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    Member DKG's Avatar
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    The Model 1899 Krag Carbine

    I am wondering the value of this Springfield Armory model 1899 Kraig .30-40.and what I believe to be a Carbine. It has a tight and super smooth action 22 inch barrel with a good bore. The front site blade is stamped with the C and the back site is also stamped with the C, it has the trap door on the back of the stock but the cleaning jags are missing. The stock seems solid, it looks like someone drilled a hole in it up front to what I am guessing to hang a sling to. Can you all chime in and let me know what this thing is worth? Is it a Carbine, Etc.
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    Advisory Panel browningautorifle's Avatar
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    280XXX to 286XXX seem to be carbines so I guess it's good except no hit in the book for history. Others will be along shortly to verify the assembly of parts for correct. Too bad about the hole but some can see past that. You say good bore? As in shiny and bright? I had one but the bore was utter trash.
    Regards, Jim

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    Hello Jim, thanks for the information I think I have a micro camera for filming in tight spots like walls, etc at one of our sites. I will see if I can try to get a picture inside the bore.


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    Really Senior Member butlersrangers's Avatar
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    Krags marked 'model 1899' were built as carbines.

    Your Kragicon, #281326, was assembled around August to September, 1900, in the second-block of model 1899 carbines produced.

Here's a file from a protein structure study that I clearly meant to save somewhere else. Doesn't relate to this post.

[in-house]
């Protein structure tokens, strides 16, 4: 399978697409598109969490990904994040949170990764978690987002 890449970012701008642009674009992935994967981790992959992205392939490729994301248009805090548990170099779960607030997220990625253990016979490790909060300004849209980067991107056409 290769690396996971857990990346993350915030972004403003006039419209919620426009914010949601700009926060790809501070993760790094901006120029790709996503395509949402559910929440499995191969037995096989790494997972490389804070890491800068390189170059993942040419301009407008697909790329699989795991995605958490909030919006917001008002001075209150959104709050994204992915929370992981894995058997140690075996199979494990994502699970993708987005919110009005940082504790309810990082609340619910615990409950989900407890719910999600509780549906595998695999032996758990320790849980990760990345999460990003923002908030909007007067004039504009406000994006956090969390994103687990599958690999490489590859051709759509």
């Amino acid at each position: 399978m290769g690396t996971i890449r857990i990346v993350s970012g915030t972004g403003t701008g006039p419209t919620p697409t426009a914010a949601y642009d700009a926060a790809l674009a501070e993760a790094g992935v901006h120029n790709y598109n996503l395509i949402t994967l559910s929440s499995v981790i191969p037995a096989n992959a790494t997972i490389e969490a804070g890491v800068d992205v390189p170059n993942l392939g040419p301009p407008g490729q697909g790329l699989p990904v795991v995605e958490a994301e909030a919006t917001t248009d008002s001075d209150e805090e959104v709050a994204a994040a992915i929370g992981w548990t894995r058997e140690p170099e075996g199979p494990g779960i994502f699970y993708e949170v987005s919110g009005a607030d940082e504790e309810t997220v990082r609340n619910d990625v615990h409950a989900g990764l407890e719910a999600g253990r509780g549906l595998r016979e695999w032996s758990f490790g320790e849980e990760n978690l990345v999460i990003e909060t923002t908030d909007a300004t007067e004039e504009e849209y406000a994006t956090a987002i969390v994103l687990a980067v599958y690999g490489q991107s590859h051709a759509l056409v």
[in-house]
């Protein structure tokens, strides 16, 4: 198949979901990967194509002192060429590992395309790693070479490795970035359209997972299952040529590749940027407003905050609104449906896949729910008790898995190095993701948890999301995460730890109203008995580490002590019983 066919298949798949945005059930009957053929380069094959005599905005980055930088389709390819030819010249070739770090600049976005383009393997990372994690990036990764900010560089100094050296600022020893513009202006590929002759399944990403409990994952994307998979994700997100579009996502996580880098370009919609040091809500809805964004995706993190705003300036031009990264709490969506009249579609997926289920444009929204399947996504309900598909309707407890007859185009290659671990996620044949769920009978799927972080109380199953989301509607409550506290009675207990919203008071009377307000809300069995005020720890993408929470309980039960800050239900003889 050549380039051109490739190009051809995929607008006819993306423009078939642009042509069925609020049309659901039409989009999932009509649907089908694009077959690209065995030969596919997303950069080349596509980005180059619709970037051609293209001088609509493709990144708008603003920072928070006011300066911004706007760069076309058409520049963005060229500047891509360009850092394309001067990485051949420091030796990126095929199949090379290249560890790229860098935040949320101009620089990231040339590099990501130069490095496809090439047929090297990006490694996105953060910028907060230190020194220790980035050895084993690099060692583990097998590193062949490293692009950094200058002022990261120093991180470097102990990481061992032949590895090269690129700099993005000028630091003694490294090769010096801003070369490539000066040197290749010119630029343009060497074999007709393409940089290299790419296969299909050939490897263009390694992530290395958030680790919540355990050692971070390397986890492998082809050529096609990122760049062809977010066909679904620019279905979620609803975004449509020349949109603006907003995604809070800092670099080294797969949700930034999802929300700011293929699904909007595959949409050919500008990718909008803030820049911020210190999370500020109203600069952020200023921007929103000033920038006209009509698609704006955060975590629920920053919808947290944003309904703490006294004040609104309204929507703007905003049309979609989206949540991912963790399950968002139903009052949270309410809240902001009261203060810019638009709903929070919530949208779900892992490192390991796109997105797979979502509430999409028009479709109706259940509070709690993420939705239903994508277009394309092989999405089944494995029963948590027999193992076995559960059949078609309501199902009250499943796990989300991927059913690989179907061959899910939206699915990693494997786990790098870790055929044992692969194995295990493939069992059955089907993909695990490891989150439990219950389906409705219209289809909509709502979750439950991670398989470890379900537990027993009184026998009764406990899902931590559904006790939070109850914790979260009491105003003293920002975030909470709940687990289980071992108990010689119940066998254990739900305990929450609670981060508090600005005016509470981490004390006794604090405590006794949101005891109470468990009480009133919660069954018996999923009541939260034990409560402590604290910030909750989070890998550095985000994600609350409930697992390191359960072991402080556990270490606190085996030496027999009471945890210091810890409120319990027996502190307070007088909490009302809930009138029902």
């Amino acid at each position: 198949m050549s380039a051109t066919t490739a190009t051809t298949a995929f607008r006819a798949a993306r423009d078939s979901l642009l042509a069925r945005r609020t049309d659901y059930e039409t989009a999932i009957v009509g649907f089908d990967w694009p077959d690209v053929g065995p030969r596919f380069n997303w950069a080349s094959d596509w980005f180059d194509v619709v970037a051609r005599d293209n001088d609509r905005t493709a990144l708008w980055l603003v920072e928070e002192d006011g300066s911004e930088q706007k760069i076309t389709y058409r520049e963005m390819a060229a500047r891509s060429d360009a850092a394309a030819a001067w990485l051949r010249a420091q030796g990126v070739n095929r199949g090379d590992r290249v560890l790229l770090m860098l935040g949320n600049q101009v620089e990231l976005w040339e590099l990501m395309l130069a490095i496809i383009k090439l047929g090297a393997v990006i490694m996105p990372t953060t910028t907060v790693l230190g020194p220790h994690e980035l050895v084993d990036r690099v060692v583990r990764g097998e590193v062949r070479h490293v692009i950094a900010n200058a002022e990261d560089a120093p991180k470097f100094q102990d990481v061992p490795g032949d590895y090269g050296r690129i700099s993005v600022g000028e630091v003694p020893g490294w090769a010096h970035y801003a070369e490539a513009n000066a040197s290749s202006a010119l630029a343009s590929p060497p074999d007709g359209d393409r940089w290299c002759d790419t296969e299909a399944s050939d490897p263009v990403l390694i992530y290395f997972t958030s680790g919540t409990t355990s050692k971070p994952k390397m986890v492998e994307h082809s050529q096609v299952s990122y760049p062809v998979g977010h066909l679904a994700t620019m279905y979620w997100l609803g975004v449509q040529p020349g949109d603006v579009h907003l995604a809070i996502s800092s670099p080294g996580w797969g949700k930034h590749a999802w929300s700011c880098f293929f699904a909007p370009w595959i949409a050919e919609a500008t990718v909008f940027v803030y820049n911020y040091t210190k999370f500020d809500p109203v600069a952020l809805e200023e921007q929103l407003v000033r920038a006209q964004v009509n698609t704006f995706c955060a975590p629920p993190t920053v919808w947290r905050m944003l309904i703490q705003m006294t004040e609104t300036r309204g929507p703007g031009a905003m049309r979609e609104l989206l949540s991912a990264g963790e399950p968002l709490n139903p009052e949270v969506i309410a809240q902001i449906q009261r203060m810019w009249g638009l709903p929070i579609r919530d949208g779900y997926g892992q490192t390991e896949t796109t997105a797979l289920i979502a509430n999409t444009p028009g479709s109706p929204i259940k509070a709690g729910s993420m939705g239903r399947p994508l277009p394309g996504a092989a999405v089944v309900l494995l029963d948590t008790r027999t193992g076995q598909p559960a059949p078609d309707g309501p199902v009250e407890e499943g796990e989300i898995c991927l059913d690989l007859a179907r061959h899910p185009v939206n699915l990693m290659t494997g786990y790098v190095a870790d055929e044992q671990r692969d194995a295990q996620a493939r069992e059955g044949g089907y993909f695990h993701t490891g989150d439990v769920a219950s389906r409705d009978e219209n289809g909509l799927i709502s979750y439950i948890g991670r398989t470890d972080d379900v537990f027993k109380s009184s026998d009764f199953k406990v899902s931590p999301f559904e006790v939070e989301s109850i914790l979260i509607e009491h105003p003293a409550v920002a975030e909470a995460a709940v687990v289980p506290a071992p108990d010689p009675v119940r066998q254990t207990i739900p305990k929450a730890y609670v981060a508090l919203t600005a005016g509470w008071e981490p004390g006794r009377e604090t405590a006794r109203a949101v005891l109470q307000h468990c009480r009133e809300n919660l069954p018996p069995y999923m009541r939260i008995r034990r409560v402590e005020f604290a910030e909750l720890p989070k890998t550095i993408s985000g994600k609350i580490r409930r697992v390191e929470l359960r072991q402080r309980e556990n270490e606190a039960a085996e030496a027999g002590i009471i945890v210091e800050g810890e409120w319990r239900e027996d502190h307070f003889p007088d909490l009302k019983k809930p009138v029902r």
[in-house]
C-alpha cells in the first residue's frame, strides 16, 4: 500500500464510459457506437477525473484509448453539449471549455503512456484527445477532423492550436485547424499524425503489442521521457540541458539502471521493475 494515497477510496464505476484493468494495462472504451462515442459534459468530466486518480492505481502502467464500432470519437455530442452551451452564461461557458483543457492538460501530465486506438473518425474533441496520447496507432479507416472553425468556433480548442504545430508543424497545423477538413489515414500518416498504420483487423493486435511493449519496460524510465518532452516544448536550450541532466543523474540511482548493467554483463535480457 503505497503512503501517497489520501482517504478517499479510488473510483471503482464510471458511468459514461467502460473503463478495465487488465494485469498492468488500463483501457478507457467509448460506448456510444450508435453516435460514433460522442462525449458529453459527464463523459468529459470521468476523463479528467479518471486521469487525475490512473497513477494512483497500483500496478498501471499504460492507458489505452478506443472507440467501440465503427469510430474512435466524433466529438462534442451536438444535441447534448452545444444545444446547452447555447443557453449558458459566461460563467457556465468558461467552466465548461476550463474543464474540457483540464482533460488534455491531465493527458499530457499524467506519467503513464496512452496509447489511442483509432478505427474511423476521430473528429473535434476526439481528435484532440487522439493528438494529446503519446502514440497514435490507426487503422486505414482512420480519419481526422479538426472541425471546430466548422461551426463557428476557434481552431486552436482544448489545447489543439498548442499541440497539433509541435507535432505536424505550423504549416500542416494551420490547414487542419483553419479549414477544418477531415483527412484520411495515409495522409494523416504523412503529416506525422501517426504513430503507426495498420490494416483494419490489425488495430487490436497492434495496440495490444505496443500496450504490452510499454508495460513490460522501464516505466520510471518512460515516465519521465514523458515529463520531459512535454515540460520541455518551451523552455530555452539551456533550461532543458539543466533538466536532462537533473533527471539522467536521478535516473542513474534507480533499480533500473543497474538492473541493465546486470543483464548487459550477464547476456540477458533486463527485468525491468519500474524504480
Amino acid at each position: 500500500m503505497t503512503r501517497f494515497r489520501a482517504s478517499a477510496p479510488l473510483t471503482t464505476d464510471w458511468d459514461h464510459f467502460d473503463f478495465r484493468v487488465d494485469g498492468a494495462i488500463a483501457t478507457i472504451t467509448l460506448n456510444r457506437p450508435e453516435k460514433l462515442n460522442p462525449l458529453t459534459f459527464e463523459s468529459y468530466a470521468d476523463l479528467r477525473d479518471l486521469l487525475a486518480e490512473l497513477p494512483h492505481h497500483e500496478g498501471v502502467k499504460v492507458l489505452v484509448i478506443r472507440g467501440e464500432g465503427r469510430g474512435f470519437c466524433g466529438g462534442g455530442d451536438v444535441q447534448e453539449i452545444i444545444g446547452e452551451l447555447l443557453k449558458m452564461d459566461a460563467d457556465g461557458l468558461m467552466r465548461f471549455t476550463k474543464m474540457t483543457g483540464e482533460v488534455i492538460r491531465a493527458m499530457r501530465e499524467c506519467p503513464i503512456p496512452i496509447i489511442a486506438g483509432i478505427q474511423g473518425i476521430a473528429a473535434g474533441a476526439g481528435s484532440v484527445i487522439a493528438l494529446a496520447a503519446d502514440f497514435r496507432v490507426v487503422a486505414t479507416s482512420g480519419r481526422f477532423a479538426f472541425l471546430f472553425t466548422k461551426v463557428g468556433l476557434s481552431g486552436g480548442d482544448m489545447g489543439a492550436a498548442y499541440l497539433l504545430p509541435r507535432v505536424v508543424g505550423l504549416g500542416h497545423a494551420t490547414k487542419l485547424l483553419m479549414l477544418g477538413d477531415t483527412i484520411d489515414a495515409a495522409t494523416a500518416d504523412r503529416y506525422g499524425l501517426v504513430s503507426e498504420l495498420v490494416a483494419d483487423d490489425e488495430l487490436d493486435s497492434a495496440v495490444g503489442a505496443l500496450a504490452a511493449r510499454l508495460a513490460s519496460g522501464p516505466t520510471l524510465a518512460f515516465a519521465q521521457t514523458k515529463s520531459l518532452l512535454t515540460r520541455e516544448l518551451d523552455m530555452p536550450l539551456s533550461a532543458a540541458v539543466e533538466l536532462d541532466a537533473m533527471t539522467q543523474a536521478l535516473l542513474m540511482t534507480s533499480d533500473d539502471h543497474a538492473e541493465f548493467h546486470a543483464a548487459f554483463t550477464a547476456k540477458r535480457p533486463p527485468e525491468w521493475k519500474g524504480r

All of your Krag's parts appear to be correct for a model 1899 carbine.
    It appears the date, on the stock's J.S.A. 'acceptance cartouche', may be earlier then 1900. If so, your stock was switched at some point in the carbine's history.

    Condition always determines value and desirability of a firearm. The hole through the stock is a serious blemish.
    IMHO - Your carbine would be worth around $800 to $900, if the bore is good (with sharp rifling & no serious pitting).
    Last edited by butlersrangers; 12-10-2020 at 01:30 AM.

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    Advisory Panel browningautorifle's Avatar
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    Quote Originally Posted by butlersrangers View Post
    The hole through the stock is a serious blemish.
    Could be filled, patched but always visible. Too bad too. Picture the guy that did it...hand drill and this carbine held down tight, teeth set and trying to get the drill straight through. Still made a mess of it. So sad.
    Regards, Jim

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    Here is the JSA stamp picture it says 1900....

    Here is the JSA stamp picture it says 1900....
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    Advisory Panel browningautorifle's Avatar
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    Nice clean stamping, I saw that. So many are worn...
    Regards, Jim

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    Really Senior Member butlersrangers's Avatar
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    Nice photo of a beautifully stamped 'acceptance cartouche'. "1900" acceptance date is nicely consistent with the likely assembly date, I listed above.

    "JSA" is for Joseph Sumner Adams, assistant foreman, Springfield Armory assembly room. "Sumner" was from Maine and worked at S.A. from the 1860's, till about 1920.
    His cartouche appears on U.S. Krags, after the death of master armorer S.W. Porter, in 1894.

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    Hello Butlersrangers, thank you for the great information.

  13. #10
    Advisory Panel browningautorifle's Avatar
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    Quote Originally Posted by butlersrangers View Post
    "Sumner" was from Maine and worked at S.A. from the 1860's, till about 1920.
    What a font of knowledge he would have been. Imagine all the different rifles that went past him.
    Regards, Jim

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